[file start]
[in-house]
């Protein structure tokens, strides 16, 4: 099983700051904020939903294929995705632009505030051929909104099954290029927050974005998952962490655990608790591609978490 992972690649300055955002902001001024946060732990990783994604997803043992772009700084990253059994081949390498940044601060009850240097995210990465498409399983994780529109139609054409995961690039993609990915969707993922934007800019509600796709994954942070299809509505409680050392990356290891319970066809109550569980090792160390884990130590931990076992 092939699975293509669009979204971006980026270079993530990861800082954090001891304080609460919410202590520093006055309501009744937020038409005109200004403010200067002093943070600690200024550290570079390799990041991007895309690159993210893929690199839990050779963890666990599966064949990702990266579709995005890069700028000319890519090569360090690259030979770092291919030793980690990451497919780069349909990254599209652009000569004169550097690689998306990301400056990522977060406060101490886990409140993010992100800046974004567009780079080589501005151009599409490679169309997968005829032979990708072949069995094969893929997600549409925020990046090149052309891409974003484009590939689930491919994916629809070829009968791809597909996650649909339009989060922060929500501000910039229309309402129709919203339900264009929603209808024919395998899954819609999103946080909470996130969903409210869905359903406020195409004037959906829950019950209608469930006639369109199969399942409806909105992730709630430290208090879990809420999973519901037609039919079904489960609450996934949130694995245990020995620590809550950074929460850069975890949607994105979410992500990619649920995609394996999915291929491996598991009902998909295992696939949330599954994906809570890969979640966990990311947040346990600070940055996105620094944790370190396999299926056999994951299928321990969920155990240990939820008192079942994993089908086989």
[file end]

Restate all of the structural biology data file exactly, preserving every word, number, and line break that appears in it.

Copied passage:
[in-house]
């Protein structure tokens, strides 16, 4: 099983700051904020939903294929995705632009505030051929909104099954290029927050974005998952962490655990608790591609978490 992972690649300055955002902001001024946060732990990783994604997803043992772009700084990253059994081949390498940044601060009850240097995210990465498409399983994780529109139609054409995961690039993609990915969707993922934007800019509600796709994954942070299809509505409680050392990356290891319970066809109550569980090792160390884990130590931990076992 092939699975293509669009979204971006980026270079993530990861800082954090001891304080609460919410202590520093006055309501009744937020038409005109200004403010200067002093943070600690200024550290570079390799990041991007895309690159993210893929690199839990050779963890666990599966064949990702990266579709995005890069700028000319890519090569360090690259030979770092291919030793980690990451497919780069349909990254599209652009000569004169550097690689998306990301400056990522977060406060101490886990409140993010992100800046974004567009780079080589501005151009599409490679169309997968005829032979990708072949069995094969893929997600549409925020990046090149052309891409974003484009590939689930491919994916629809070829009968791809597909996650649909339009989060922060929500501000910039229309309402129709919203339900264009929603209808024919395998899954819609999103946080909470996130969903409210869905359903406020195409004037959906829950019950209608469930006639369109199969399942409806909105992730709630430290208090879990809420999973519901037609039919079904489960609450996934949130694995245990020995620590809550950074929460850069975890949607994105979410992500990619649920995609394996999915291929491996598991009902998909295992696939949330599954994906809570890969979640966990990311947040346990600070940055996105620094944790370190396999299926056999994951299928321990969920155990240990939820008192079942994993089908086989």